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Portland Nursery

VIBURNUM: Arrowwood

Dawn Viburnum: V. bodnantense ‘Dawn’

viburnum bodnantense 'Dawn'

Pink scented flowers in clusters begin to open in January and continue sporadically through winter. New leaves are dark green tinged red, green in summer & orange-red in autumn before falling off. Red berries in autumn are good for birds.

Grows 8-10’ x 8-10’, sun-part shade, Z4.

Korean Spice: Viburnum V. carlesii

Clusters of pink flower buds open to white heavily scented flowers in March-April. Leaves are simple & fuzzy when new with orange-red fall color.

Grows 8’ x 7’, Viburnum carlesii ‘Compactum’ grows 4’ x 6’. Sun-pt shade, Z5

David Viburnum: Viburnum davidii

viburnum davidii

Flat clusters of white flowers in April, shiny blue fruits in fall, quilted evergreen leaves are long and lance shape. Broad mounding bun shape.

Grows up to 3-5’ x 3-5’, sun or shade — reflected afternoon sun may cause burning, Z7

Dwarf Fragrant Viburnum: Viburnum farreri ‘Nanum’

Pink fragrant flowers in February & March, before leaves appear. Green leaves are tinged red in spring, bright red to purple fall color and deciduous. Fruit starts red & turns black but is sparse, so not very showy.

Grows 3-4’ x 3-4’, sun-pt shade, Z5

Snowball Viburnum: Viburnum opulus ‘Sterile’(’Roseum’)

viburnum opulus Sterile

Globe-shape flower clusters are lime green to start & turn white as they mature. Blooms in May. Green 3-lobed leaves turn bright orange, yellow & red before falling in autumn. This version is sterile, so produces no berries.

Grows 10-12’, sun-part shade, Z4

Doublefile Viburnum: Viburnum plicatum tomentosum

viburnum plicatum tomentosum

White lacecap flowers line branches, hovering above the leaves for a tiered effect. Blooms in May. Leaves are simple & green, turning fire engine red in autumn before dropping. Small clusters of red fruits dot branches in summer.

Grows 8-10’ x 8-10’. Sun-part shade — if in a very hot sunny spot, protect the roots w/ mulch or groundcover, Z5

Leatherleaf or Alleghany Viburnum:
Viburnum rhytidophylloides


White flowers in clusters in May, unscented. Evergreen lance-shape leathery leaves. Red fruit turns black.

Grows 10-15’, sun-part shade, Z5

Onondaga Sargent Viburnum:
Viburnum sargentii ‘Onondaga’

viburnum sargentii Onondaga

One of the prettiest Viburnums. Delicate lace-cap flowers - white sterile flowers edge flat clusters of small pink fertile flowers. New leaves are maroon to orange, turn green in summer & bright red in autumn before dropping. Few fruits.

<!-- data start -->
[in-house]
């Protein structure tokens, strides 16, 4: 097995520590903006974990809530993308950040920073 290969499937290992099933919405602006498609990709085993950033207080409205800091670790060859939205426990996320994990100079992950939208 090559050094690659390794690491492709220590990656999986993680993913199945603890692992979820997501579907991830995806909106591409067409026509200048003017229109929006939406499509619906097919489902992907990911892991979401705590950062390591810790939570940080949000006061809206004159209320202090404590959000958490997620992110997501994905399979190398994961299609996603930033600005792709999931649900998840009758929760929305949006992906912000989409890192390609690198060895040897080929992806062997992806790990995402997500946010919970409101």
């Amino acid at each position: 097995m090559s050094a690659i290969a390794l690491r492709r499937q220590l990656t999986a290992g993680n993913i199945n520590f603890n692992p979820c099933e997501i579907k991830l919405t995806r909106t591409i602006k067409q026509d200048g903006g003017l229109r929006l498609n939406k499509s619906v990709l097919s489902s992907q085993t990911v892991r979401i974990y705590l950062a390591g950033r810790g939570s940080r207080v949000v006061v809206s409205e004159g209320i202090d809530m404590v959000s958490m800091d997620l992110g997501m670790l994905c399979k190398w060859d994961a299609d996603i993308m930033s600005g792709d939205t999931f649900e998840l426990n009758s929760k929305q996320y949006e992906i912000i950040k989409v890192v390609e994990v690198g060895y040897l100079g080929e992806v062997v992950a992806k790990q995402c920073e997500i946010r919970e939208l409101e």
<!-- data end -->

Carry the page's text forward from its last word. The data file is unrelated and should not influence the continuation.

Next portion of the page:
Grows 8-10’ x 6-8’, sun-part shade, Z4

Spring Bouquet Laurustinus Viburnum:
Viburnum tinus ‘Spring Bouquet’

viburnum tinus 'Spring Bouquet'

Maroon flower buds wait all winter to open in spring. White flower clusters in March-April. Dark evergreen leaves. Metallic blue fruit in autumn.

Grows 5-6’ x 3-4’, sun-pt shade, Z7 — leaves are damaged by cold winds & temps below 15f. Plant in a spot that’s protected in winter winds.

Doublefile Viburnum: Viburnum plicatum tomentosum

Doublefile Viburnum: Viburnum plicatum tomentosum


Be sure to check out our Native viburnum article


Family: Adoxaceae

Genus: Viburnum (vi-BURR-num)

Common: Arrowwood, Wayfaring Tree

Origin: Temperate North & South America, Asia & Europe

Characteristics: Over 150 species of shrubs and small trees. Flowers are sometimes fragrant, sometimes stinky or without scent. Pink or white flowers in clusters (umbrella shape, snowball shape, lacecap shape) bloom from mid-winter into June. Blue, red, white or yellow fruits occur in autumn, adding another season of interest & feeding birds at the same time. Leaves are evergreen or deciduous, opposite & occasionally in whorls of 3, lance-shaped, maple shaped, heart-shaped or round, with straight, undulating or serrated edges. Many deciduous viburnums have pretty red, orange or purple fall color. It’s a huge group of plants with a lot of variety!

Size: Size varies by species and cultivar. Smallest are 2-3’ at maturity. Many grow to 10-15’.

Culture: Varies by species — most prefer sun-part shade. Many adapt to differing soil types, but prefer clay soils to be amended to assist with drainage issues. Cold tolerance varies - less hardy types grow best if shielded from cold wind in winter.

Problems: Powdery mildew is the most common problem for Viburnum. Tips for avoiding it: Air circulation — don’t over crowd plants, allow for air circulation. Cleaning — remove the worst of the leaves & rake up fallen leaves in autumn. Mulch — adding mulch twice a year covers spores that may be lingering on the soil surface, increases air circulation in the soil as particles break down, and helps to keep soil moisture even.

Read tips on treatment products for powdery mildew on viburnum.


Viburnum plicatum tomentosum